uncomfortable period during which that thing looms in the
foreground getting in the way of everything else, is something I've
gone through a number of times. And it's always settled down in
the end, whether it's been plot, character, theme, sexual innuendo,
class conciousness, gender awareness, political correctness,
semioitics, or whatever it's all been assimilated into "how Ven
thinks" in the end.
Today there are
> more ways of reading a text (and, by the way, calling a book or story or
> poem a "text" is also a piece of fallout from that silent revolution, as I
> learned the hard way when trying to defend my honors thesis) than I even
> know about.
I rather like the word text myself,. probably because as an
archaeologistI'd long been interested in the way in which artifacts of
all kinds are a means of communication.
> Backing up a little, I can say what *I* mean, for myself, when I talk about
Out of all this, I ended up with a
> mish-mash of ideas.
"How Melissa thinks" <g>
> For one thing, every book is a possible subject for literary criticism.
> It's a lie that only the "classics" are worth studying. People who say that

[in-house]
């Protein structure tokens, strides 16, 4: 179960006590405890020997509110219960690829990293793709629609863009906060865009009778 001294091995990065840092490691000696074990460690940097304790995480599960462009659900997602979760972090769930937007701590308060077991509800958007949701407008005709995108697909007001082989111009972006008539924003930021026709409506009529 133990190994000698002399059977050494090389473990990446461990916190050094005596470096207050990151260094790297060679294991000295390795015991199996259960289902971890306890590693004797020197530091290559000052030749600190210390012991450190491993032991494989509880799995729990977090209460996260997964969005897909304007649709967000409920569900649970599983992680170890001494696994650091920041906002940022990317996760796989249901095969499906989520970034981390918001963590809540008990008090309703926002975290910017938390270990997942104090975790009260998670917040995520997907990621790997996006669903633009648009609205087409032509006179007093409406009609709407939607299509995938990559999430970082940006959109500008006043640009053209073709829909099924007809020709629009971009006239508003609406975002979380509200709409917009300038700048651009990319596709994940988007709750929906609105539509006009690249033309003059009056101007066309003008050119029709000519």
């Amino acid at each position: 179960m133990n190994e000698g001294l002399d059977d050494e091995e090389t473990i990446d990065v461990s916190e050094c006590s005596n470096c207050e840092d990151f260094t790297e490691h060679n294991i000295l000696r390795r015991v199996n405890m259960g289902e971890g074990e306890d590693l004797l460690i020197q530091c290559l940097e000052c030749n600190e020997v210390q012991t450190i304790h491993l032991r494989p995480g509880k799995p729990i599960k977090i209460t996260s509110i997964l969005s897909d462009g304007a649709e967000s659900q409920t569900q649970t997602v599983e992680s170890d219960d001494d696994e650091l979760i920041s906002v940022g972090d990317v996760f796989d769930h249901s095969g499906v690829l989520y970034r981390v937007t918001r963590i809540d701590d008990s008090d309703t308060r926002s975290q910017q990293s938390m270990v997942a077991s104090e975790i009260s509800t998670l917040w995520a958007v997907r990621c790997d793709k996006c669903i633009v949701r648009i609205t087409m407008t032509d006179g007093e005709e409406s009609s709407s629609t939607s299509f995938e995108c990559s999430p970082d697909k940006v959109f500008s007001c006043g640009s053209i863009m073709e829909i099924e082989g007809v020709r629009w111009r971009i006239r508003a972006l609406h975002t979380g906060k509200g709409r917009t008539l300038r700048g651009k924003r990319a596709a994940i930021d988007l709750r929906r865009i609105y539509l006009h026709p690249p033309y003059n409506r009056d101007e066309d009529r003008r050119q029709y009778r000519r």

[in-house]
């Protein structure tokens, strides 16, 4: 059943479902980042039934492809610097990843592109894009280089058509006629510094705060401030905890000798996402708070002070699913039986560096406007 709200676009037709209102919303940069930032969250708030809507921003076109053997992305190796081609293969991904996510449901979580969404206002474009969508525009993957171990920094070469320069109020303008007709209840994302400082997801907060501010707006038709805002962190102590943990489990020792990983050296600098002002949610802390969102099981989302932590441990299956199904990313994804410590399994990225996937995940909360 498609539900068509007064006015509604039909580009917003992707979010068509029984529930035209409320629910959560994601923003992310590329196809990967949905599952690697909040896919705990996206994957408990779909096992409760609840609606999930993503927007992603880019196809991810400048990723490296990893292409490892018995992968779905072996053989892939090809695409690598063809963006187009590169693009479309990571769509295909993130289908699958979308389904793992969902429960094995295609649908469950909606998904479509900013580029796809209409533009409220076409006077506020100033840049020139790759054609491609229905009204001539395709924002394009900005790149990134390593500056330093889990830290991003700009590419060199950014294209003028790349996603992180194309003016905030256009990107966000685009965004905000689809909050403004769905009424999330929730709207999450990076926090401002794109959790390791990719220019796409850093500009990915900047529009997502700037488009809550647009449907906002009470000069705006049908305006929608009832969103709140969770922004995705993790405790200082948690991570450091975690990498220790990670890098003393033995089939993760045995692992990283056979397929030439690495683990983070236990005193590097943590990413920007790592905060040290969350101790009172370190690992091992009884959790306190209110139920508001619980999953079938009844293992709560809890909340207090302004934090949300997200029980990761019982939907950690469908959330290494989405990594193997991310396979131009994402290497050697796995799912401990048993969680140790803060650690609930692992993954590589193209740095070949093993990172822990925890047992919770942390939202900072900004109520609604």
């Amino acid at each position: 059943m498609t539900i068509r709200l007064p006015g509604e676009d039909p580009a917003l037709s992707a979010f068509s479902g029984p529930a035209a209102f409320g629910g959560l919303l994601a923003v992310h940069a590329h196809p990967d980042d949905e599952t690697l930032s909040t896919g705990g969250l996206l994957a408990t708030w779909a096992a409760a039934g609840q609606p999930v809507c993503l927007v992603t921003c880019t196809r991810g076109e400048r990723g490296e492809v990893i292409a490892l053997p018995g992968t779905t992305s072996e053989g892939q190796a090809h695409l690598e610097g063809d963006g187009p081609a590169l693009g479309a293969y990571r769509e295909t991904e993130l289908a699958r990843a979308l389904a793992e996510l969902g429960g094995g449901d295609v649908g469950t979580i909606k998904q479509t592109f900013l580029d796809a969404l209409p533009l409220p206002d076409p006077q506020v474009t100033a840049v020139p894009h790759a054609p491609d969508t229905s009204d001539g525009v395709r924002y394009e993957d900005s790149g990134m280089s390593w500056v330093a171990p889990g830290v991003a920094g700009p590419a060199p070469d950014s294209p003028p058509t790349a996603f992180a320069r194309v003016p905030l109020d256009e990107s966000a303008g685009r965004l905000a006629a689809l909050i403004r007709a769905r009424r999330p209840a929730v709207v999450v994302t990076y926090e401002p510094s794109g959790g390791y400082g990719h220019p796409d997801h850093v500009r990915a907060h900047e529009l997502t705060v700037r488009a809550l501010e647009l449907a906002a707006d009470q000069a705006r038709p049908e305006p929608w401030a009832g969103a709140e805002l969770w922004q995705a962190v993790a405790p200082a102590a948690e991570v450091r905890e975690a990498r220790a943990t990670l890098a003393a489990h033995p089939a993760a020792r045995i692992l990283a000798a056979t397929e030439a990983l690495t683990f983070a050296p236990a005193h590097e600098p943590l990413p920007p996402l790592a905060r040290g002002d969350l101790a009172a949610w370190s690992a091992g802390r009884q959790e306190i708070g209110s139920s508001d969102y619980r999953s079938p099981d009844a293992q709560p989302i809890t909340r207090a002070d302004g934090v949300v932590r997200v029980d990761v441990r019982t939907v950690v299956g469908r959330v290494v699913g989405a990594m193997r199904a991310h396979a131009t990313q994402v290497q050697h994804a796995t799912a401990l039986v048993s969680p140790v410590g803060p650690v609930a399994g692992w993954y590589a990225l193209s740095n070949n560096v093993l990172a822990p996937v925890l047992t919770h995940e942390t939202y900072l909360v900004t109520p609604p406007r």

> science fiction, or romance novels, or Westerns, aren't valid subjects for
> criticism are unaware of the marvelous possibilities for study inherent in
> these genres. And what's taught as criticism is sometimes not what people
> are actually writing about, outside the university.
Absolutely. It puzzles me that it's quite respectable now to study
advertising or soap operas or even filmed genre fiction but not the
actual books. I guess its because film and tv studies tend to take
place in new departments whereas the ones that deal with books
are very old....................
Rest of Melissa's post snipped because all i could havve replied
was "How right you are Melissa" <g
Just a final point to make on my personal experience of school
English lit: I don't suppose I studied more than thirty books at
secondary school: outside of school I must have read hundreds.
Lots of genre fiction but also all kinds of classics (mostly
suggested by references in the SF I was reading, some
recomended by friends). I read Thomas Mann, Ariosto and Homer, I
failed to get through Spencer or Milton or Ulysses. I had phases of
Thomas Hardy, Somerset Maughm, Virginia Woolf. My francophile
friend, with the half French Mum, got me into Gide and Cocteau, I
introduced her to Colette. I read things then I doubt I'd have the
patience for now and things that weren highly unsuitable like Jean
Genet and quite a lot of the avant garde science fiction that was
around at the time. The trouble was I couldn't see the way to use
the kind of analysis I was being taught on the things I actually liked
to read and, of course, that a lot of the time I was way out of my
depth, without any waterwings. I really enjoyed Candide, even
though I knew I hadn't a clue what it was really about. I could really
have done with the internet then .........
Don't vote, it only encourages them